The Arctic Circle
The Arctic is undergoing massive changes, and it’s taking polar bears down with it.
The Arctic has been heating up: even conservative estimates predict that over the next 100 years, temperatures will rise 5-9 degrees Farenheit on land and 13 degrees Farenheit over the water. Even now, ice sheets are disappearing altogether in summer, which is bad news for the polar bears who depend on it to keep from drowning. Sadly enough, polar bears’ numbers are expected to shrink 30 percent by 2050.
But it’s not just polar bears we have to worry about: warming initiates a snowball effect felt throughout the whole ecosystem. Melting permafrost means the (successful) growth of more low-lying shrubs, which will obscure low-growing lichens, ground willow, and cotton grass – all of which are favorite foods for caribou and other grazers. More low shrubs also mean fewer sedges and mosses for lemmings to eat, and fewer snow tunnels to burrow in. Fewer lemmings makes life harder for Arctic predators – like snowy owls and Arctic foxes – whose survival depends, partly, on hunting lemmings for food.
So visit - if you can – before the entire ecosystem starts to break apart at its seams.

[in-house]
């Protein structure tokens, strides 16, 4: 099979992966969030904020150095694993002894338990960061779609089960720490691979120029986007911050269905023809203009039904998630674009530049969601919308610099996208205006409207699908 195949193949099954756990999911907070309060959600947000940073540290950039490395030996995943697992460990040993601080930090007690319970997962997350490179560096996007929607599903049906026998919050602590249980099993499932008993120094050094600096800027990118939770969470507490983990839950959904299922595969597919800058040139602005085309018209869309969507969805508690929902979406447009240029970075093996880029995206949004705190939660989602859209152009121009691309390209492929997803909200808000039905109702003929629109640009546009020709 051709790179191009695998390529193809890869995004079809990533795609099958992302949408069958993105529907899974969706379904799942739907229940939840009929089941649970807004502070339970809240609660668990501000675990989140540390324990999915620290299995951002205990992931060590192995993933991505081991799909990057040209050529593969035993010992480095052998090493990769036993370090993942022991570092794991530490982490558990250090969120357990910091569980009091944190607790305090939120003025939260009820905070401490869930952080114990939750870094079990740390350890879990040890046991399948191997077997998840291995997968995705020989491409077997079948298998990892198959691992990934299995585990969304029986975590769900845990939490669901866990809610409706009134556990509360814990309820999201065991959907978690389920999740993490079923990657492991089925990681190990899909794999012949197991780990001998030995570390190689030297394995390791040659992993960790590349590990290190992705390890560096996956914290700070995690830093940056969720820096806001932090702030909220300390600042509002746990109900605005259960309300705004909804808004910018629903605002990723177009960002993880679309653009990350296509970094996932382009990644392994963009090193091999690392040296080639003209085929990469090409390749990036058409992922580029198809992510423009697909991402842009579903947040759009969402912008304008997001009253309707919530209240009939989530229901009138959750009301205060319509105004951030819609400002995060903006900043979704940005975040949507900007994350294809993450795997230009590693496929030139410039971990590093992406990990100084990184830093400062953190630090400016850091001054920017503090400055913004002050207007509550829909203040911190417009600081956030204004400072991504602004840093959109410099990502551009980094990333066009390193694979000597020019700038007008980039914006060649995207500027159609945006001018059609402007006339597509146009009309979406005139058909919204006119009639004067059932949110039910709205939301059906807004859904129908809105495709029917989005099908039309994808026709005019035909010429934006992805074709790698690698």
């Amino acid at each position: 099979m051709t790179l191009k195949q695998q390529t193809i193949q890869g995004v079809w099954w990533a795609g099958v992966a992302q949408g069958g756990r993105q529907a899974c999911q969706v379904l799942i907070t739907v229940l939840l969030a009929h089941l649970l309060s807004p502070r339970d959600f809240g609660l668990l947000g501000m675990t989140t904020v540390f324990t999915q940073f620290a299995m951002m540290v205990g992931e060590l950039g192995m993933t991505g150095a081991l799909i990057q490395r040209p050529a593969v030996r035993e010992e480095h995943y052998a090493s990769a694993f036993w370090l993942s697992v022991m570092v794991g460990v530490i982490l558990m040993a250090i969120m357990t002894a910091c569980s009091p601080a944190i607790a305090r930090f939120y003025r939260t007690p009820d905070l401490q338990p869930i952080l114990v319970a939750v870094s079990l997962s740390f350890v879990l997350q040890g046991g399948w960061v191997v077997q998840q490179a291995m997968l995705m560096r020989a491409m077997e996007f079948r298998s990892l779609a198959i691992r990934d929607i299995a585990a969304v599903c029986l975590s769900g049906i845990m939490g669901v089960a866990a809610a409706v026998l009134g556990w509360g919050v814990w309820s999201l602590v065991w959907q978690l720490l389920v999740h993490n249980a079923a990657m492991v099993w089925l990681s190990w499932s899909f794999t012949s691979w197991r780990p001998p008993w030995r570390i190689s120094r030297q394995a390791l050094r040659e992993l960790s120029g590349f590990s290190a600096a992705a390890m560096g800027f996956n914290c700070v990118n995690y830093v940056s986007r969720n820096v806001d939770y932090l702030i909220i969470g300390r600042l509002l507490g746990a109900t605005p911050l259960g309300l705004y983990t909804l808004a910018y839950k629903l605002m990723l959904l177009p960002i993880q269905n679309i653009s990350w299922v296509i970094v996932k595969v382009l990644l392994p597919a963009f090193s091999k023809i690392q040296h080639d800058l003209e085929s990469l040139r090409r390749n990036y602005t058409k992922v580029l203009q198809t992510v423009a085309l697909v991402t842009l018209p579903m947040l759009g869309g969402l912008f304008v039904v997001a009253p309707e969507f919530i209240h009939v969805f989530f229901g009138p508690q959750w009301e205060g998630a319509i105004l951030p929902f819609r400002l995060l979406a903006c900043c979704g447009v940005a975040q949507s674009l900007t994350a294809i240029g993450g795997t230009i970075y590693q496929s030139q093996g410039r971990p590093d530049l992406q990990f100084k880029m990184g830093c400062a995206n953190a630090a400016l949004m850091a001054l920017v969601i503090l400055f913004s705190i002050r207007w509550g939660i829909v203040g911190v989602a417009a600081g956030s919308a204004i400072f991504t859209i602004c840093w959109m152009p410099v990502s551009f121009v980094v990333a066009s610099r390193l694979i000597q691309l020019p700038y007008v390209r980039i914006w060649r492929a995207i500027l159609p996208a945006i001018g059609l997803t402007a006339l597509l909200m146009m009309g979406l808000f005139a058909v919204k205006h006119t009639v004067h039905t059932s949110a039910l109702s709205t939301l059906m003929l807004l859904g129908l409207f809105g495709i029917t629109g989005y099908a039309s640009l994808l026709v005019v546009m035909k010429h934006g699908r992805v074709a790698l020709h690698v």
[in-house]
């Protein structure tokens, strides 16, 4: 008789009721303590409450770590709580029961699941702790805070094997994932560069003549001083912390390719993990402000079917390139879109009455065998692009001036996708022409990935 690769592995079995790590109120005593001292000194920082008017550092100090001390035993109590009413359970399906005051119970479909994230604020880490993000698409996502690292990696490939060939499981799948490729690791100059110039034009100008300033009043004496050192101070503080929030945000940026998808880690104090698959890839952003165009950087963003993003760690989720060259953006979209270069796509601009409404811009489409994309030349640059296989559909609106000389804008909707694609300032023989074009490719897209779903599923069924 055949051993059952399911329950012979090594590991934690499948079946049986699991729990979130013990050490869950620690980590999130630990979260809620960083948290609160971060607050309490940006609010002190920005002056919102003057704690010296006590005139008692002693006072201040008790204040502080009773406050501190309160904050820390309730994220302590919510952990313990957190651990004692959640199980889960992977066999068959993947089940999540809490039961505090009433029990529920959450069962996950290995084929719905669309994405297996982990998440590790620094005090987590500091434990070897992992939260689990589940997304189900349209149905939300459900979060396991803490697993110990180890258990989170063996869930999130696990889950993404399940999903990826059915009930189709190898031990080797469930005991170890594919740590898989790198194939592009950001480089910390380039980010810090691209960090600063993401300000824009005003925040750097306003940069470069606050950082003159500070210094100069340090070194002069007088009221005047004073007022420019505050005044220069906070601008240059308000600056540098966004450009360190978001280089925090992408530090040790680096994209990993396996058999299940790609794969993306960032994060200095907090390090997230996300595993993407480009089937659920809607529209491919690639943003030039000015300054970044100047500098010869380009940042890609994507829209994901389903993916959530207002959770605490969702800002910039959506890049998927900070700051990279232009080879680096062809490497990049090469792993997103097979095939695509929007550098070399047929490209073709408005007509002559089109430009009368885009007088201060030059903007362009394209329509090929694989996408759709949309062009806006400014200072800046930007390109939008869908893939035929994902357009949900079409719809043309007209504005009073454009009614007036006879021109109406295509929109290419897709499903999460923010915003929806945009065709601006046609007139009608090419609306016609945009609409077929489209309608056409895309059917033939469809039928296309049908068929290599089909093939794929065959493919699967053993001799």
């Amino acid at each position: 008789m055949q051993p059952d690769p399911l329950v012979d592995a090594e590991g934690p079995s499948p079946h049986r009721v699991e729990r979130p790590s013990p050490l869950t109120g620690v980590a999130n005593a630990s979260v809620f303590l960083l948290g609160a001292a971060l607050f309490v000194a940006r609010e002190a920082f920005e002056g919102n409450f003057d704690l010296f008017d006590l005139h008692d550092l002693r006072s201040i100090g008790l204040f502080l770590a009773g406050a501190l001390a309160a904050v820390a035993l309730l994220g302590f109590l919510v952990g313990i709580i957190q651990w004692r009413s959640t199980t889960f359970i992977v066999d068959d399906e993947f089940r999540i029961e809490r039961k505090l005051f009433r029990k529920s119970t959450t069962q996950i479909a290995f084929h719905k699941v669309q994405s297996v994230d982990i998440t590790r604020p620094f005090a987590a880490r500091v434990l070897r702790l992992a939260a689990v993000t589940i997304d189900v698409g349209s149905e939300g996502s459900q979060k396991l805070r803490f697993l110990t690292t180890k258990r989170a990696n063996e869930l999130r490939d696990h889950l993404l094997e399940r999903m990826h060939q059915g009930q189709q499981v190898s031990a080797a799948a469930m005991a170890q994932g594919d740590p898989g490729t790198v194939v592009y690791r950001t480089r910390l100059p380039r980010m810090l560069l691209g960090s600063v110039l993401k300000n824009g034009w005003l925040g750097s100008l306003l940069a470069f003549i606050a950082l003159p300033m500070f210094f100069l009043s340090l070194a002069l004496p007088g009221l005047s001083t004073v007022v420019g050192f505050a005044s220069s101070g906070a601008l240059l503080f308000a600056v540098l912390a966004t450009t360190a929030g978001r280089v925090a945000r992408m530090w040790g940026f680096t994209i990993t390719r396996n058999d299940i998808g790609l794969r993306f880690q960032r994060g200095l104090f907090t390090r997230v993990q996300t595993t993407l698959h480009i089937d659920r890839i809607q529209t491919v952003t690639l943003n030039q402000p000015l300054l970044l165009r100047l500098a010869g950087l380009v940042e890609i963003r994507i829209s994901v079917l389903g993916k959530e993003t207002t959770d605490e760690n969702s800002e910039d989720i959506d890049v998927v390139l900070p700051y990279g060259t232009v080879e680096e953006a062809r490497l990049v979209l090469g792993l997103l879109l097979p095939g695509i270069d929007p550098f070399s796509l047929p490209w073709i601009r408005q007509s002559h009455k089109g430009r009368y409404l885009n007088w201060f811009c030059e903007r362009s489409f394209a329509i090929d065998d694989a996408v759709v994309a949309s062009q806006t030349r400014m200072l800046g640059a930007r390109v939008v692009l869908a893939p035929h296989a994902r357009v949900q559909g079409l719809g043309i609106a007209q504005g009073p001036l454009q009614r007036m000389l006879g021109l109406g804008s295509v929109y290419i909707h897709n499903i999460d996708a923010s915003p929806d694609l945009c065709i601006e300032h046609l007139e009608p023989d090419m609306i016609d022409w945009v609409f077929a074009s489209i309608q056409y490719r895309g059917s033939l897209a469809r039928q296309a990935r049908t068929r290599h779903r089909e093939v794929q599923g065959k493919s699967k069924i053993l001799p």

Not an animal person – much less the type of person who’d take a vacation to the Arctic? There’s still a lot for you to worry about. Disappearing ice doesn’t just hurt wildlife; it also hurts us. Huge polar ice sheets traditionally reflect the sun’s energy so that water and earth don’t absorb it and heat up. When they start to melt, permafrost is exposed and starts to melt as well. Melting permafrost in the area releases more heat-trapping gases into our atmosphere – which perpetuates a vicious cycle of higher temperatures leading to more melting, and more melting leading to higher temperatures. That’s why people who would never dream of visiting the Arctic still need to worry about it: Rising sea levels, due to glacial melting, are going to threaten many of your favorite...